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HIV-1 Tat protein induces the production of IDO in human monocyte derived-dendritic cells through a direct mechanism: effect on T cells proliferation
© Planes and Bahraoui; licensee BioMed Central Ltd. 2013
- Published: 11 October 2013
- Kynurenine Pathway
- Dendritic Cell Function
- Cell Membrane Level
- CFSE Dilution
During HIV-1 infection, an increase of indoleamine 2,3 dioxygenase (IDO) expression, and dendritic cells (DC) dysfunction were often associated with AIDS disease progression .
In this work, we investigated the effect of Tat recombinant protein from HIV-1 Lai and SF-2 strains on the expression of IDO, in Monocyte-derived dendritic cells (MoDCs) generated following 5 days of culture in the presence of GM-CSF and IL-4. IDO expression was analysed by SDS-PAGE and western blotting, intracellular labelling or by measuring kynurenine production by Ehrlich's assay. The capacity of Tat-treated MoDC to stimulate T cell proliferation was analysed by following CFSE dilution in the presence or absence of IDO inhibitor (1-methyl-tryptophane).
We show that Tat induces IDO protein expression and activity in a dose dependent manner by acting at the cell membrane level. Using different Tat-fragments, we show that the N-Terminal domain, Tat 1-45, but not the central region, Tat 30-72, is sufficient to induce the expression of active IDO. Tat protein is also able to induce several cytokines in MoDCs, including IFN-γ, a strong inducer of IDO. In order to understand whether IDO is induced directly by Tat protein or indirectly following IFN-γ production, complementary experiments were performed and showed that: i) at the kinetic level, Tat induced IDO expression before the production of IFN-γ ii) treatment of MoDCs with Tat-conditioned medium was unable to stimulate IDO expression, iii) coculture of MoDCs in a transwell cell system did not allow IDO expression in MoDCs not previously treated by Tat, iv) direct contact between Tat-treated and untreated MoDCs was not sufficient to induce IDO expression in a Tat-independent manner, and v) treatment of MoDCs in the presence of IFN-γ pathway inhibitors, Jak I and Ly294002, inhibited IFN-γ-induced IDO but had no effect on Tat-induced IDO. At the functional level, our data showed that treatment of MoDCs with Tat led to the inhibition of their capacity to stimulate T cell proliferation. This impairement was totally abolished when the stimulation was performed in the presence of 1MT, an inhibitor of IDO activity, arguing for the implication of the kynurenine pathway.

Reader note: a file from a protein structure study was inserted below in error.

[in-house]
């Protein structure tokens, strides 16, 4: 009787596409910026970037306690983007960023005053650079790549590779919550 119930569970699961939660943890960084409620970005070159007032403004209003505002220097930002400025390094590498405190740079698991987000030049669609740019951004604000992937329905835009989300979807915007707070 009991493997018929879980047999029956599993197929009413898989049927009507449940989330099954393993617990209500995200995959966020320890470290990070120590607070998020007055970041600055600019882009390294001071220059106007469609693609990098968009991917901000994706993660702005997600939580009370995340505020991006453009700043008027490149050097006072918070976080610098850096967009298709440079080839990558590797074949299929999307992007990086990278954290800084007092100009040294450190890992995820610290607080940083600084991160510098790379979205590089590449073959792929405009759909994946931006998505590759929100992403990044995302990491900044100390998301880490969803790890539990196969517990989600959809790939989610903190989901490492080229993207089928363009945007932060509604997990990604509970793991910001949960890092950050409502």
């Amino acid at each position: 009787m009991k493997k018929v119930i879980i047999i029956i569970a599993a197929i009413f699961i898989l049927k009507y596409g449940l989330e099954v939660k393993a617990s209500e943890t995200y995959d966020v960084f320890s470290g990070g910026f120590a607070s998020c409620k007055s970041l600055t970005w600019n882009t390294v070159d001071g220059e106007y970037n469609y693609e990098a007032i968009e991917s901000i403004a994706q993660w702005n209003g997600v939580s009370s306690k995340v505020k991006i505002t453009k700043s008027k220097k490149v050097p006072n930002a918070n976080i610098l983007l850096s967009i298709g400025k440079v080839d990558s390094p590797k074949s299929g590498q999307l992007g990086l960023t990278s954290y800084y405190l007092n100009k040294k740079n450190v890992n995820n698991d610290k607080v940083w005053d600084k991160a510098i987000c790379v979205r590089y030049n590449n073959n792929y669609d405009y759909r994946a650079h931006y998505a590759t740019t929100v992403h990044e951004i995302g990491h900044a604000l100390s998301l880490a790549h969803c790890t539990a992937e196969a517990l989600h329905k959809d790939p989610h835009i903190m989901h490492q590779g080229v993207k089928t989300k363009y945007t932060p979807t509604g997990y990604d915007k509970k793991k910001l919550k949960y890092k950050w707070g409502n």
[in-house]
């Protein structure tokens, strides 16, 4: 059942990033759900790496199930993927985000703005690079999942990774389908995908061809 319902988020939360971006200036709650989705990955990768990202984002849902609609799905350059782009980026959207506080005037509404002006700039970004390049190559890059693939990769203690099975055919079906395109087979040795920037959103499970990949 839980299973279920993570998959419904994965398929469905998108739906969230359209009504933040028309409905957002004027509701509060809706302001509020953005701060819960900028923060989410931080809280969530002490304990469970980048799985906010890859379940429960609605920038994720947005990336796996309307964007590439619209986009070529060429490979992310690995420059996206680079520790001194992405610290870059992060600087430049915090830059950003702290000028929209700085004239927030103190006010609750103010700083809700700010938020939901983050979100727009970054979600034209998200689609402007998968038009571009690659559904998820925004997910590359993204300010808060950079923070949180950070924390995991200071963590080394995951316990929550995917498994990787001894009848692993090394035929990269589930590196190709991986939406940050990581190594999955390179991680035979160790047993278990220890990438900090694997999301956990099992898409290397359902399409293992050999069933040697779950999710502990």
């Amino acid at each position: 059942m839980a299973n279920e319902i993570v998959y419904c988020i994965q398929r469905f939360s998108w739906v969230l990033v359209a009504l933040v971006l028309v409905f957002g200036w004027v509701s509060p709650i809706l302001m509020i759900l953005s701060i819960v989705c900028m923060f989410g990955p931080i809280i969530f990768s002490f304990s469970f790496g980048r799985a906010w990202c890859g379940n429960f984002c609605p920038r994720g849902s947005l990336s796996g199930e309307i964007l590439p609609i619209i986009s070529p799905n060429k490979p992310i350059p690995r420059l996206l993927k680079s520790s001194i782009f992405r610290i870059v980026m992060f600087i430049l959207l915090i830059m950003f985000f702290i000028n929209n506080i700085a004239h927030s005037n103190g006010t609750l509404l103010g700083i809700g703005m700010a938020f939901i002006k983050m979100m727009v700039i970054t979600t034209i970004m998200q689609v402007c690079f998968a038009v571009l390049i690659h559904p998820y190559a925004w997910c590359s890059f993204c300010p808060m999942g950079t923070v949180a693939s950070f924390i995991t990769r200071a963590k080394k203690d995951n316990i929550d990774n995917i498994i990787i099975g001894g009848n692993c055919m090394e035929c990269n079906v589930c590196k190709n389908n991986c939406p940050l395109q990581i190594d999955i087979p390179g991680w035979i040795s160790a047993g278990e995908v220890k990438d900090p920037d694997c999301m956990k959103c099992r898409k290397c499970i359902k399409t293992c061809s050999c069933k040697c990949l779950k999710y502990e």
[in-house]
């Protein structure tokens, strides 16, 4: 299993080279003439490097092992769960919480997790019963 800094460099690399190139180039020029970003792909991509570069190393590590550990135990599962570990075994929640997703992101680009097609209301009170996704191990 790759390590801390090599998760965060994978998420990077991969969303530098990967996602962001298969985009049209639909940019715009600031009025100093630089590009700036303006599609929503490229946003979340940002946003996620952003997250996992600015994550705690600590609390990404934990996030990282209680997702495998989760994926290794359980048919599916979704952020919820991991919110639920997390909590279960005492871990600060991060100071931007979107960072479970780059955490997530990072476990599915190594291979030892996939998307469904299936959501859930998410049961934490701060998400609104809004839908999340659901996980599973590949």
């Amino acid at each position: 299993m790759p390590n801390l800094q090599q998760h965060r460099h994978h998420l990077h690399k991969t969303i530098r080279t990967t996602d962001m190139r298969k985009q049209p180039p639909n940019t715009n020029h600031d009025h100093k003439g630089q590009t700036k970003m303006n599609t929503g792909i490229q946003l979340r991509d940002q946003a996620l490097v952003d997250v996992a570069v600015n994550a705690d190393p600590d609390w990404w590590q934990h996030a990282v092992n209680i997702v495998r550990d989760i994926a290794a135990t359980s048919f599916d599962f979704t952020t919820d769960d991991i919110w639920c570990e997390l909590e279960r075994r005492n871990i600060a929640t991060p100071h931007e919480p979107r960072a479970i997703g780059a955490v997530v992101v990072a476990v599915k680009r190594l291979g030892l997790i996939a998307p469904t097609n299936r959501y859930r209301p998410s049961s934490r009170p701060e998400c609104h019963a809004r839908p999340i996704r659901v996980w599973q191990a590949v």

By inducing IDO, Tat protein may be considered, as a viral pathogenic factor, in the dysregulation of the DC functions during HIV-1 infection.
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